Officials, syndicates and poachers in certain CITES countries with valuable wild species quickly realized that less control meant more opportunities to advance personal interests. Some dealers assembled special wild population capture teams. A CITES official in Guinea told Ammann: “CITES is the dirtiest of the conventions when it comes to the falsification of permits and fraud.”
By infiltrating networks, Ammann obtained a sheaf of permits from traders involved in a wide range of such transactions. They were using the Middle East and North Africa as transit points, mostly falsely declaring these countries as the points of origin based on permits stating that the primates were captive-born. When Ammann presented the head of a CITES delegation in Geneva with documentary evidence of this, the official claimed it was fake and threw the report into the street outside the conference centre.
“There are worldwide mafia networks of interlinked dealers conducting their business openly,” says Ammann. “They all claim to have good relations with the relevant CITES management authorities and are able to get pretty much any CITES export or import permit they want. The standard fee asked for an illegal permit across Central Africa is US$5,000.”
The buyer is then free to stipulate whether the source code is wild or captive born and the management authority will fill in whatever the buyer requires. They don’t need a detailed address of a shipment’s destination.
“Anybody can fill in pretty much anything with regard to the final destination or the facility sending or receiving them. I analyzed over 100 such permits and not a single one had the required exit stamps, or information from the relevant customs authorities about the specific animal or numbers actually inside the crate.”
One permit for two tortoises was used to sanction supply of two elephants. A permit issued for African grey parrots was used to export four African manatees to China. Some animals were shipped from Guinea with a falsified DRC permit.
On at least two occasions, traffickers told Ammann that if the buyer insisted on a proper but falsified permit for apes, they’d make sure their own CITES official would not file the duplicate copies of the permits when they did their annual reports to Geneva.
In Japan, the Environmental Investigation Agency (EIA) found that after CITES approved ‘experimental’ lifting of the ban on ivory trade in 1999 and 2008, the sale of illegal ivory skyrocketed, as did poaching in Africa. Even after the ban was reinstated, the EIA found that more than 1000 tusks of dubious origin were being traded in Japan each year, many probably sold on to China.
Between 2010 and 2012, a Chinese husband-and-wife team was caught smuggling almost 3.26 tons of ivory from Japan into mainland China using Chinese nationals in Japan as intermediaries.
The EIA described the trade as loopholes within loopholes: ‘Japan is awash with ivory and not a shred of real evidence is required by law to ensure that ivory is of legal origin and acquisition.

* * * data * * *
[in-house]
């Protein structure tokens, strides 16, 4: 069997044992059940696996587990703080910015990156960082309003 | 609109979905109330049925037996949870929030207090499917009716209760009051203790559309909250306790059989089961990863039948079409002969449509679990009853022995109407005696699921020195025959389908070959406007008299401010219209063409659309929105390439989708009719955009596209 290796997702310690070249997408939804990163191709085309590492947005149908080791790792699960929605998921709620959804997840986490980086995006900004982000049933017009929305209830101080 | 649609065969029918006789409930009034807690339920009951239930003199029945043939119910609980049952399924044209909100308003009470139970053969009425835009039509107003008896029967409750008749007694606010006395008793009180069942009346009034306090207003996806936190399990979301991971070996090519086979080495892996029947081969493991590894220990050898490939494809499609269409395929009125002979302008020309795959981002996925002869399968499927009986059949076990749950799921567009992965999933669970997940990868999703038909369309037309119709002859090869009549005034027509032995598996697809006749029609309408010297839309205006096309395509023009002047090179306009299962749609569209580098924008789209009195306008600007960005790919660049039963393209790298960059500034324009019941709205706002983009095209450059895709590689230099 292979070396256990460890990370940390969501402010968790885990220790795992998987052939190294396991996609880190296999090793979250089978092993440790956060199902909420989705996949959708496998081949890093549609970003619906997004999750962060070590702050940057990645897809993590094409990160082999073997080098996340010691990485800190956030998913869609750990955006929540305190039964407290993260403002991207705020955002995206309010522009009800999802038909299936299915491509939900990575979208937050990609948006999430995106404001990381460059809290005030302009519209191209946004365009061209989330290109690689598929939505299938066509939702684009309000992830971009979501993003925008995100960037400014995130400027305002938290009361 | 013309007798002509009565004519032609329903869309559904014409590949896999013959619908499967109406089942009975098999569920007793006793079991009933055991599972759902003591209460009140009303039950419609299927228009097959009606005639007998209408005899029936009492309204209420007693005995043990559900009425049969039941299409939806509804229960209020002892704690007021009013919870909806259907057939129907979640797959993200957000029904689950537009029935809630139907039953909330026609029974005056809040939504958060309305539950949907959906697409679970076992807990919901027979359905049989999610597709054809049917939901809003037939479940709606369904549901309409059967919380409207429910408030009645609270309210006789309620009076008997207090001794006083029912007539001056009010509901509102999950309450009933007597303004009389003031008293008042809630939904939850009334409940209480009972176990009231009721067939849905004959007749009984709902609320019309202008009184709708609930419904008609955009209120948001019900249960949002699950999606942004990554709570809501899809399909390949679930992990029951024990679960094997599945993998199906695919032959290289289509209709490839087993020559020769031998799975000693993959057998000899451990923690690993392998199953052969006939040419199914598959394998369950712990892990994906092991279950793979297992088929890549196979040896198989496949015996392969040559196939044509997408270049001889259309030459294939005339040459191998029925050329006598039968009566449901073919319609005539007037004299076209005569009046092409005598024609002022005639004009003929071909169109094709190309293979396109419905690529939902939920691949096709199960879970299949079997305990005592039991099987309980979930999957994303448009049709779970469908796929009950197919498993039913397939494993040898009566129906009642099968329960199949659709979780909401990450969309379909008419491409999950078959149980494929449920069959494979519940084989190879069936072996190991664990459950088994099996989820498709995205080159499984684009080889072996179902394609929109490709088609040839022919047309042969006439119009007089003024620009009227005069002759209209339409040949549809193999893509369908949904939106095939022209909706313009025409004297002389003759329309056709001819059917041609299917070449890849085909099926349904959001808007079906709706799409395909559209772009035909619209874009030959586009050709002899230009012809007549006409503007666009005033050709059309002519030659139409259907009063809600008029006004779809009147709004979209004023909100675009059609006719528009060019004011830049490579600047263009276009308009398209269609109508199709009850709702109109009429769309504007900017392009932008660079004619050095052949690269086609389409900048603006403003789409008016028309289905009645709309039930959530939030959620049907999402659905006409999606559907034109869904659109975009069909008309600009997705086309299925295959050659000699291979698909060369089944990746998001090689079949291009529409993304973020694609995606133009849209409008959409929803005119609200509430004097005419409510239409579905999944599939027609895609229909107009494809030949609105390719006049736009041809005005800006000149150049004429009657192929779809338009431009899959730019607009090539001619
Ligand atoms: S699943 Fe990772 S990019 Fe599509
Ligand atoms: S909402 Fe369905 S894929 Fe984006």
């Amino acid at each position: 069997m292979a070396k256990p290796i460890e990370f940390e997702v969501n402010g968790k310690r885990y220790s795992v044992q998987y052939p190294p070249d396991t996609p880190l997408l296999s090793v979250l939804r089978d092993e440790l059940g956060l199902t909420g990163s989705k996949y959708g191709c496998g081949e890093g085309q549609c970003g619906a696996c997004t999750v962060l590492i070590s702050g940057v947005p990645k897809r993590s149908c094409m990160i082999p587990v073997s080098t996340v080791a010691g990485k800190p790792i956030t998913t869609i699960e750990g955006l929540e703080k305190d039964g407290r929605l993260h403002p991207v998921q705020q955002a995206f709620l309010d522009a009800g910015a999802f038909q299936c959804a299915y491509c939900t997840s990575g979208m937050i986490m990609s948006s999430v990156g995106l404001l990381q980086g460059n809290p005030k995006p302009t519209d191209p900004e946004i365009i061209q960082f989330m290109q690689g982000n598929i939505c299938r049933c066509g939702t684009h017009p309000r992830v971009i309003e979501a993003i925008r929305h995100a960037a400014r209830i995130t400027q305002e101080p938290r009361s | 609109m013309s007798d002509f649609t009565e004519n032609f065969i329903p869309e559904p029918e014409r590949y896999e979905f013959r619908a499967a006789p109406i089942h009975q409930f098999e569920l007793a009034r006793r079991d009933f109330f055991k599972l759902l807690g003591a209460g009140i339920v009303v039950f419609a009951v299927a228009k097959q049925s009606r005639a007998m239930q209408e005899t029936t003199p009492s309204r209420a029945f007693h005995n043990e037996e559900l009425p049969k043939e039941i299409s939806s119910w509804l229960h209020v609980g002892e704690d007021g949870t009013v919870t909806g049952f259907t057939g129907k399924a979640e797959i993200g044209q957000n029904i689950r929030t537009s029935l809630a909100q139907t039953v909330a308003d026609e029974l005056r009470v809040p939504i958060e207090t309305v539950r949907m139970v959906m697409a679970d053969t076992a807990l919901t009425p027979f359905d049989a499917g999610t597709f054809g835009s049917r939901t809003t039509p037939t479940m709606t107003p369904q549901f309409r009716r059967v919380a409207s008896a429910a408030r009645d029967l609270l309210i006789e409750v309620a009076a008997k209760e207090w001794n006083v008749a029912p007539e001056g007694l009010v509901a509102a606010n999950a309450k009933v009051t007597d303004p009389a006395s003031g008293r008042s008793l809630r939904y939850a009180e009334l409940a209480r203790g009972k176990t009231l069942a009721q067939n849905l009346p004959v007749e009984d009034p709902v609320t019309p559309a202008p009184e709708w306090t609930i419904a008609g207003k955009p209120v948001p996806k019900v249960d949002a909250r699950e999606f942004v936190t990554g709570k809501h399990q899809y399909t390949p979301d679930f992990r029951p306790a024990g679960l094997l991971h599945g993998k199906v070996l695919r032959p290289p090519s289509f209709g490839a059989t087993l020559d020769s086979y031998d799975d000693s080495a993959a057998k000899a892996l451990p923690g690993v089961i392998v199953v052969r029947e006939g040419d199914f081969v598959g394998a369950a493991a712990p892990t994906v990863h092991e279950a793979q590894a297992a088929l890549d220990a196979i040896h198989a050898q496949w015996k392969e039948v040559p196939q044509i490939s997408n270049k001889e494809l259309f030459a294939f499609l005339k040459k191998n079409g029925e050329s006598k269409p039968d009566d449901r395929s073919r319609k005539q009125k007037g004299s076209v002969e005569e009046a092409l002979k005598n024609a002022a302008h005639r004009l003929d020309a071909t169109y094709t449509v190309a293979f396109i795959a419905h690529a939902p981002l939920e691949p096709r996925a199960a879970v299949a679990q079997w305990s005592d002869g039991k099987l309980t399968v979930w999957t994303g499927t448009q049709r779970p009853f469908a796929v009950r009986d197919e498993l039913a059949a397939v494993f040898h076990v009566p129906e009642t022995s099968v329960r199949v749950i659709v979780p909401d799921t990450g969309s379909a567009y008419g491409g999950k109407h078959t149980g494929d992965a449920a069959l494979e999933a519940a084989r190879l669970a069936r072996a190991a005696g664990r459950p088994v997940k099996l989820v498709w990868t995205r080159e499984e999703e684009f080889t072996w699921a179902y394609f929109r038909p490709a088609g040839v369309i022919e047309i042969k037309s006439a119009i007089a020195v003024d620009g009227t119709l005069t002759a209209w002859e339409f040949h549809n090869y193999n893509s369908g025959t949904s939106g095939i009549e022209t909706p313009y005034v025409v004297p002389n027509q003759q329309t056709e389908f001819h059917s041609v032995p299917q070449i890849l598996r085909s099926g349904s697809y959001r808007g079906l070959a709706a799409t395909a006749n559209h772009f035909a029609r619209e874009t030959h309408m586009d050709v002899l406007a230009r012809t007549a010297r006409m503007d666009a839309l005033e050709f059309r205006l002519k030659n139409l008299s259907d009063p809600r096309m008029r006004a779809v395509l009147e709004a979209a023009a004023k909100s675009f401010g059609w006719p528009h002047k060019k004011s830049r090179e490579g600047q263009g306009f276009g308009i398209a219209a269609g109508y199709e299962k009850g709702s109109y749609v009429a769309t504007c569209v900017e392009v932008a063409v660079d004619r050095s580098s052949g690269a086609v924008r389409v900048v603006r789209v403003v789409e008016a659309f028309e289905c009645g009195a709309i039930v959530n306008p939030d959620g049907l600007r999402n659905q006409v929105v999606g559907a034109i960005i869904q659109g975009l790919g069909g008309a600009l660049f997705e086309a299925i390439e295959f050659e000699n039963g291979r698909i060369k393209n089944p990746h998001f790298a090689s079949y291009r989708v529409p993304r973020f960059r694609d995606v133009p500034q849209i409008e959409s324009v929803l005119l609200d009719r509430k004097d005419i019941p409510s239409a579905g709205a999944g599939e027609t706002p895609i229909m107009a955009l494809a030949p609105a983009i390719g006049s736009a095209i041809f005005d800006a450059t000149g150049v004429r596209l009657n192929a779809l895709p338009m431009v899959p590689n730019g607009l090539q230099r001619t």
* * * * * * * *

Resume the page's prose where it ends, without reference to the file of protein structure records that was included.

“There’s no doubt that hundreds of fake and falsified permits are being issued annually,” says Ammann. “In terms of bribes collected, hundreds of thousands of dollars are ending up with dealers who use the money to pay corrupt CITES officials.”
Member governments are obliged to prosecute offending traders and officials based on illegal activity. They must then confiscate the animals in question and discuss with the countries of origin a possible return of the animals. That’s the theory. In practice there appears resistance at every level, starting with the CITES Secretariat which will not push members to have this enforced.
“The question that needs to be asked,” says Ammann, “is whether this lack of will by the Secretariat to enforce the Convention is a major contributing factor to these illegal transactions? Is illegal trade being actively encouraged by this lack of control?”
Ammann recently had a conversation with a top UN official who knew what was on his mind when requesting the meeting. The first question came from the official: “Are we better off with CITES or without it?” It was clearly what critical observers had asked many times before.
“There’s little doubt,” said Ammann, “that in most cases he gets the answer he’s looking for: Whatever the flaws, we’re better off with some kind of regulatory framework than without one. My response at the time was the same. Today I am no longer sure.”
With many recent permit infractions, China seems to be the main beneficiary and appears to have been granted a special ‘hands off’ status to do as it pleases. As long as Chinese demand exists and circumventing international conventions has no consequences, the killing and trading will go on.
China’s Wildlife Protection Law is presently undergoing its first major revision in 26 years since it came into force. There was hope that this would signal a crackdown on poaching and wildlife trade. However, the draft, currently under public consultation, states that wildlife can be used in the manufacture of Chinese traditional medicine, healthcare products and food for profit. According to the EIA, if this draft becomes law it would open, rather than close the loopholes in wildlife trafficking.
When COP17 (not to be confused with the climate change COP17) meets in Johannesburg in June this year, will delegates debate the CITES’s permitting problems? If Ammann is to believed, don’t hold your breath. DM
This is Part 2 of the three-part series.
Read Part 1: